While the market’s still technically in an uptrend, things are getting uncomfortably frothy, and a pullback might be closer than you think. That dip is going to whack ETFs, too — some of them more than others.
Here’s a closer look at the market’s most overbought exchange-traded funds, and exactly why they’re so vulnerable now:
Select Sector Technology SPDR
Click to EnlargeSince the Dec. 19 market bottom, the technology sector — represented by the Select Sector Technology SPDR (NYSE:XLK) — is the market’s third-best performer with a 16.4% gain. Since the middle of January it’s the top performer, with a 10% advance. Yes, it’s a fun ride while it lasts, but those big moves don’t come without a price. That price is more than the fund’s fair share of potential profit-taking.
That being said, bear in mind such a pullback would be an intermediate-term phenomenon at best, and probably closer to a short-term correction.
Why? In spite of plenty of pessimism, the fact is technology stocks just posted their most profitable quarter ever. And it’s one of the few groups that’s expected to hit new record earnings levels by the end of the year. Better still, the sector as a whole remains near a record low valuation of 14.85 times its trailing 12-month earnings.
iShares Barclays 20 Year Treasury Bond Fund
Click to Enlarge In August and September, when investors thought the world was going to end (when interest rates plunged and traders fled to the safety of U.S. Treasury bonds), the run-up from the iShares Barclays 20 Year Treasury Bond Fund (NYSE:TLT) came as no surprise. TLT advanced 27% in a little over two months — a huge move for a bond fund.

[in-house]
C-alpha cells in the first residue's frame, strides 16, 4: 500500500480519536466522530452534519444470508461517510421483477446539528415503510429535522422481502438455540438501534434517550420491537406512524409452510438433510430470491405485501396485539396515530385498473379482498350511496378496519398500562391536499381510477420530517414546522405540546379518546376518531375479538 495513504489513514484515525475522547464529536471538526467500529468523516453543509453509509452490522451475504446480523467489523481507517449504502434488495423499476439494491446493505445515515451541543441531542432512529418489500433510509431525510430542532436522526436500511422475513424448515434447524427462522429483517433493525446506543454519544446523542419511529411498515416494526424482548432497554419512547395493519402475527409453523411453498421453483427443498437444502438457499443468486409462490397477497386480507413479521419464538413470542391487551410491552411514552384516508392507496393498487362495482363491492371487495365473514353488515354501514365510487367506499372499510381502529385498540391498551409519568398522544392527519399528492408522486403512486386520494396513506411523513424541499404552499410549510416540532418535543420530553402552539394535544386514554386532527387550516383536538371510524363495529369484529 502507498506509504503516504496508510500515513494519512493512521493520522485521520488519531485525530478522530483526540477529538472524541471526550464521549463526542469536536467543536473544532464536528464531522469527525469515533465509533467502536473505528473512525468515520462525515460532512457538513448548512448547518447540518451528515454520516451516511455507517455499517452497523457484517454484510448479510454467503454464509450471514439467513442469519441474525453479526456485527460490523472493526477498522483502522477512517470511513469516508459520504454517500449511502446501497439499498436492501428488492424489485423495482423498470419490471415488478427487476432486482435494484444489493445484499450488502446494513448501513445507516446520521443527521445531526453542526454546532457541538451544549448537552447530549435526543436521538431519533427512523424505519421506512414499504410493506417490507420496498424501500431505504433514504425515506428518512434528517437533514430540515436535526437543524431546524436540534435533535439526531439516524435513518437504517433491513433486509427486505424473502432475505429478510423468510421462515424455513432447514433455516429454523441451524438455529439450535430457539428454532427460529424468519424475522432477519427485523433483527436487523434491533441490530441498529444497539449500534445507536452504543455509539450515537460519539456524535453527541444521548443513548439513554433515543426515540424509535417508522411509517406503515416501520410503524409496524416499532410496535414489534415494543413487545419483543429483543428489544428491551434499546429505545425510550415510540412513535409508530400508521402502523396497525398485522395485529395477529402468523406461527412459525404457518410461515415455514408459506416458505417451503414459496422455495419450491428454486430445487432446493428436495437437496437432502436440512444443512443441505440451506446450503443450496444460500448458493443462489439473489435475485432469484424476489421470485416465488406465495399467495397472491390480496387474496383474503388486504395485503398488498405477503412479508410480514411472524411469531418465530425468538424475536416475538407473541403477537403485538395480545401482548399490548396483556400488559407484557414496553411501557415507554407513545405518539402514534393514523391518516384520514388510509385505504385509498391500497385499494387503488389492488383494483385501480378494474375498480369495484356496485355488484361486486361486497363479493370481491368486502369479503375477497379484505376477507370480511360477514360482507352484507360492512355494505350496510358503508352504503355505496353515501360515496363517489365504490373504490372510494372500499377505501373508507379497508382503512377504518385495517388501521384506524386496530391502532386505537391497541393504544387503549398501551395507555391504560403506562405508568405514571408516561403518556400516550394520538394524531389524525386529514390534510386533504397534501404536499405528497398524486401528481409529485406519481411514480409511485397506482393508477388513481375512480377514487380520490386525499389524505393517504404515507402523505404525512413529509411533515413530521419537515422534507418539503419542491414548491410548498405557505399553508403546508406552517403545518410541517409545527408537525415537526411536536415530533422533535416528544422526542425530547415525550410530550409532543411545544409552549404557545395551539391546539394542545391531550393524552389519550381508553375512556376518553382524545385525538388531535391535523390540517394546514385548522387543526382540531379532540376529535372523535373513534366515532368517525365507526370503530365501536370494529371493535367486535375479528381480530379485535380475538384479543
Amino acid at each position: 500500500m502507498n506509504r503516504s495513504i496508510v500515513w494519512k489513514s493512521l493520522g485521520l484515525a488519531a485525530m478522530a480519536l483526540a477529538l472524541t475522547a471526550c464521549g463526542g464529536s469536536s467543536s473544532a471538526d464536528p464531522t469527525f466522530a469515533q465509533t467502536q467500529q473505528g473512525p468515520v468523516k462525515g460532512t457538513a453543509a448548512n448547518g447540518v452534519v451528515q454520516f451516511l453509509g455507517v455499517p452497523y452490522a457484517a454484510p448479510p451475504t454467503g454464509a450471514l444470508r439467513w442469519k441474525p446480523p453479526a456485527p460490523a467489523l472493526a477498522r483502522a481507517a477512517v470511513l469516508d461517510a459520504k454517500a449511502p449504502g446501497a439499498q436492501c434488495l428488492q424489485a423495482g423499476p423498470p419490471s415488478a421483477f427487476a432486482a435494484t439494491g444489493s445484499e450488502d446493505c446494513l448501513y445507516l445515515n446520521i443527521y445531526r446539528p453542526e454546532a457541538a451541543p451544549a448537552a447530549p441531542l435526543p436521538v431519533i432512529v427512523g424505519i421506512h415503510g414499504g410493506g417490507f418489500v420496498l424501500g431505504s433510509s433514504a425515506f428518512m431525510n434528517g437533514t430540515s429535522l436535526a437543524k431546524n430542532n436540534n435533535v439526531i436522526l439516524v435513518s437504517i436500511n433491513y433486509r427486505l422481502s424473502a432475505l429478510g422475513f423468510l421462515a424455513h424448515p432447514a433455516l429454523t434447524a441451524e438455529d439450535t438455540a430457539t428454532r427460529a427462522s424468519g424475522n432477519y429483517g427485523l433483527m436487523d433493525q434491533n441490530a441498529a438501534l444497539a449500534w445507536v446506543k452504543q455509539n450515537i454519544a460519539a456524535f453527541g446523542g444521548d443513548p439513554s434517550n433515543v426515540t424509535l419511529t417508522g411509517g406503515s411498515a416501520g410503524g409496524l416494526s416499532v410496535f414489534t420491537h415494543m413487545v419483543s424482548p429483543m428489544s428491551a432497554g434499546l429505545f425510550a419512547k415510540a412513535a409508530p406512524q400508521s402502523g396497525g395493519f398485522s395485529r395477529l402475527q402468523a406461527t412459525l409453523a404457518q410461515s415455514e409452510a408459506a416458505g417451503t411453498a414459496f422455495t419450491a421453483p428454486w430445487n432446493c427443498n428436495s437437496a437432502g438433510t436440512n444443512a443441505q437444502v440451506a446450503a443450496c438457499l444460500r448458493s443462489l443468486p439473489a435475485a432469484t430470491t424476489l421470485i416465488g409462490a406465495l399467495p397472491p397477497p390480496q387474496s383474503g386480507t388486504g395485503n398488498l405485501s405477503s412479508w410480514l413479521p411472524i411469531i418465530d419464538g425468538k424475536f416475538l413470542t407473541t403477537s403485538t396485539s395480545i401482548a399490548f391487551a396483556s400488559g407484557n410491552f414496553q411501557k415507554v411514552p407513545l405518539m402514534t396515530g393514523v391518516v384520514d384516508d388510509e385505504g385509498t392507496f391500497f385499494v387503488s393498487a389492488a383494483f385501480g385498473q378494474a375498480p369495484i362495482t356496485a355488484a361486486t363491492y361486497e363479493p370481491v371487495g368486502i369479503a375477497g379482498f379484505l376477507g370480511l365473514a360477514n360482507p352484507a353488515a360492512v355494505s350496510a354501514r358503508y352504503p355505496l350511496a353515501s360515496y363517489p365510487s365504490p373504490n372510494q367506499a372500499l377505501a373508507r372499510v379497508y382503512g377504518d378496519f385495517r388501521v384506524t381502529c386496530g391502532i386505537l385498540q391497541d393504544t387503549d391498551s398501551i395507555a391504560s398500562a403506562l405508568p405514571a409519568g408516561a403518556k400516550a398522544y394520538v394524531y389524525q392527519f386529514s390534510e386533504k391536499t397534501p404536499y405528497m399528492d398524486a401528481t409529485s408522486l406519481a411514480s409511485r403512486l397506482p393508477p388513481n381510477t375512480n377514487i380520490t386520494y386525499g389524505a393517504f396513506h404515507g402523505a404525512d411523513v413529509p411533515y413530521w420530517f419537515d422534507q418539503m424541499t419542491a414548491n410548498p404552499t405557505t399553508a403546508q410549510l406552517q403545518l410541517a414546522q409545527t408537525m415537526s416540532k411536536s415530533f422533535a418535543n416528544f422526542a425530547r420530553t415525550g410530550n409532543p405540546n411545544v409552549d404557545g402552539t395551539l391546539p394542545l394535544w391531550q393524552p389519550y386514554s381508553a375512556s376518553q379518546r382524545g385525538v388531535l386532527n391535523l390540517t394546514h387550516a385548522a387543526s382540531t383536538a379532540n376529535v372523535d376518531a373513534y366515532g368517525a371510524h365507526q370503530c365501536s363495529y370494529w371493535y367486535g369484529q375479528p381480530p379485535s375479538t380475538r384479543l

There’s a problem with seeing that kind of move right here and right now, however. Interest rates already were rock-bottom based on some serious economic and currency worries before the rally. For traders to think things could be even more alarming come August may have been a little unrealistic in retrospect. Nevertheless, the TLT popped, and is very vulnerable to a dip now.
In fact, that dip might already have started now that the economy — and Europe in particular — seems to be on firmer footing. The 20-day moving average has fallen under the 50-day as well as the 100-day moving average lines, and all three are pointed lower now.
iShares S&P MidCap 400 Value Index
Click to Enlarge Since the market bottom from early 2009, midcaps have been leading the bullish charge. And, since the major bottom hit in early October, value stocks have been blazing the trail for the rest of the market. The overlap of those two groups, however, has carried one group of stocks too far, too fast.
Yes, it’s the S&P 400’s value names — via the iShares S&P MidCap 400 Value Fund (NYSE:IJJ) — that are alarmingly overbought right now.
That’s not to say the rest of the market isn’t overbought. However, this segment as a whole is over-baked — in the near-term. As was the case with the technology sector, though, investors might not want to steer clear for too long. With a forward-looking (2012) P/E of 13.7 and an anticipated earnings growth rate of 28.5% for this year (following 2011’s income growth of 21.3%), the midcap value names still pack a potent long-term punch for portfolios.
Being overbought is one thing, but doing something about it is another. While these three ETFs come with a little more than their fair share of downside risk now, at least in the case of the iShares MidCap Fund and the Technology SPDR, it will take marketwide weakness to trip them up. Once we do get that weakness, though, look out below.
As for the Treasury Bond Fund, its pullback can materialize independently of stock market pressures.
As of this writing, James Brumley did not hold a position in any of the aforementioned securities.